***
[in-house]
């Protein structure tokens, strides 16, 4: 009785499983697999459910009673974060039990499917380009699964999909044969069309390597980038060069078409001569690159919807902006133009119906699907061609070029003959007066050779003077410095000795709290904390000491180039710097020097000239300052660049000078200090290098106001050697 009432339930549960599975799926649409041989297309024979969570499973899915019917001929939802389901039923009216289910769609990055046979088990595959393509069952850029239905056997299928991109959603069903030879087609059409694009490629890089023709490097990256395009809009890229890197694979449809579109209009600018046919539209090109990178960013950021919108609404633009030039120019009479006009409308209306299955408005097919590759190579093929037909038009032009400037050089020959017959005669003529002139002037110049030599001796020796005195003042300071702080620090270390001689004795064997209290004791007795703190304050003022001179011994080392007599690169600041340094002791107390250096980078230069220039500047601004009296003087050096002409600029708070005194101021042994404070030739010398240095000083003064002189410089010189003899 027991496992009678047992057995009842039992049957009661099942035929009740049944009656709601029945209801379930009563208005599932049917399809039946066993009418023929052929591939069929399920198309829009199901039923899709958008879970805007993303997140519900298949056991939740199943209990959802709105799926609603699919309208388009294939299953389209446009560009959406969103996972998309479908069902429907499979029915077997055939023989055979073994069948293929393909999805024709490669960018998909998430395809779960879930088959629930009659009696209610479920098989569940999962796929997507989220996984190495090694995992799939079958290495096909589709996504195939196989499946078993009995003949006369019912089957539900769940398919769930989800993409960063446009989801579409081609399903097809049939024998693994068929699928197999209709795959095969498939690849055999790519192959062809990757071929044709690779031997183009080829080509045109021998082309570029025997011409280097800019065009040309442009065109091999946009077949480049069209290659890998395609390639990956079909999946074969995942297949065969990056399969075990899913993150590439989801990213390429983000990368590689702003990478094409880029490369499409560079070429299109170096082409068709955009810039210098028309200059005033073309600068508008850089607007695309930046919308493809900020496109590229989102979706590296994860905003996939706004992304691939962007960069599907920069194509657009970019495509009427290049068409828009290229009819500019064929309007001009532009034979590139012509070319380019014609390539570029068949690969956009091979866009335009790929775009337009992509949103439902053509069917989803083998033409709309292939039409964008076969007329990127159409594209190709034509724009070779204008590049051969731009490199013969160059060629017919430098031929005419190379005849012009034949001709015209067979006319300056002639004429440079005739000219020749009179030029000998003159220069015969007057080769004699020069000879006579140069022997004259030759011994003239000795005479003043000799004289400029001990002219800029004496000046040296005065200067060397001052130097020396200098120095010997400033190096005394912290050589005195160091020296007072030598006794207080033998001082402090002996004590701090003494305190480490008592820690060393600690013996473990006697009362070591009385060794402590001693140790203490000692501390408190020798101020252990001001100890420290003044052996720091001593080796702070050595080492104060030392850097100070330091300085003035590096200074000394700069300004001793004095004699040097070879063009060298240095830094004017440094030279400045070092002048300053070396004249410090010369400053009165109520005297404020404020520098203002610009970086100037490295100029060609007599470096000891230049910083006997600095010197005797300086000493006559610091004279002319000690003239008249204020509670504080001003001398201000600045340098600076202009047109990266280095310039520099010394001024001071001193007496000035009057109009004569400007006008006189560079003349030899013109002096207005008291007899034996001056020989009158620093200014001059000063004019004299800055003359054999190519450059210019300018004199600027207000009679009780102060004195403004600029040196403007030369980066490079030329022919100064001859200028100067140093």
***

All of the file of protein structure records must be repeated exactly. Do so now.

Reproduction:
[in-house]
């Protein structure tokens, strides 16, 4: 009785499983697999459910009673974060039990499917380009699964999909044969069309390597980038060069078409001569690159919807902006133009119906699907061609070029003959007066050779003077410095000795709290904390000491180039710097020097000239300052660049000078200090290098106001050697 009432339930549960599975799926649409041989297309024979969570499973899915019917001929939802389901039923009216289910769609990055046979088990595959393509069952850029239905056997299928991109959603069903030879087609059409694009490629890089023709490097990256395009809009890229890197694979449809579109209009600018046919539209090109990178960013950021919108609404633009030039120019009479006009409308209306299955408005097919590759190579093929037909038009032009400037050089020959017959005669003529002139002037110049030599001796020796005195003042300071702080620090270390001689004795064997209290004791007795703190304050003022001179011994080392007599690169600041340094002791107390250096980078230069220039500047601004009296003087050096002409600029708070005194101021042994404070030739010398240095000083003064002189410089010189003899 027991496992009678047992057995009842039992049957009661099942035929009740049944009656709601029945209801379930009563208005599932049917399809039946066993009418023929052929591939069929399920198309829009199901039923899709958008879970805007993303997140519900298949056991939740199943209990959802709105799926609603699919309208388009294939299953389209446009560009959406969103996972998309479908069902429907499979029915077997055939023989055979073994069948293929393909999805024709490669960018998909998430395809779960879930088959629930009659009696209610479920098989569940999962796929997507989220996984190495090694995992799939079958290495096909589709996504195939196989499946078993009995003949006369019912089957539900769940398919769930989800993409960063446009989801579409081609399903097809049939024998693994068929699928197999209709795959095969498939690849055999790519192959062809990757071929044709690779031997183009080829080509045109021998082309570029025997011409280097800019065009040309442009065109091999946009077949480049069209290659890998395609390639990956079909999946074969995942297949065969990056399969075990899913993150590439989801990213390429983000990368590689702003990478094409880029490369499409560079070429299109170096082409068709955009810039210098028309200059005033073309600068508008850089607007695309930046919308493809900020496109590229989102979706590296994860905003996939706004992304691939962007960069599907920069194509657009970019495509009427290049068409828009290229009819500019064929309007001009532009034979590139012509070319380019014609390539570029068949690969956009091979866009335009790929775009337009992509949103439902053509069917989803083998033409709309292939039409964008076969007329990127159409594209190709034509724009070779204008590049051969731009490199013969160059060629017919430098031929005419190379005849012009034949001709015209067979006319300056002639004429440079005739000219020749009179030029000998003159220069015969007057080769004699020069000879006579140069022997004259030759011994003239000795005479003043000799004289400029001990002219800029004496000046040296005065200067060397001052130097020396200098120095010997400033190096005394912290050589005195160091020296007072030598006794207080033998001082402090002996004590701090003494305190480490008592820690060393600690013996473990006697009362070591009385060794402590001693140790203490000692501390408190020798101020252990001001100890420290003044052996720091001593080796702070050595080492104060030392850097100070330091300085003035590096200074000394700069300004001793004095004699040097070879063009060298240095830094004017440094030279400045070092002048300053070396004249410090010369400053009165109520005297404020404020520098203002610009970086100037490295100029060609007599470096000891230049910083006997600095010197005797300086000493006559610091004279002319000690003239008249204020509670504080001003001398201000600045340098600076202009047109990266280095310039520099010394001024001071001193007496000035009057109009004569400007006008006189560079003349030899013109002096207005008291007899034996001056020989009158620093200014001059000063004019004299800055003359054999190519450059210019300018004199600027207000009679009780102060004195403004600029040196403007030369980066490079030329022919100064001859200028100067140093």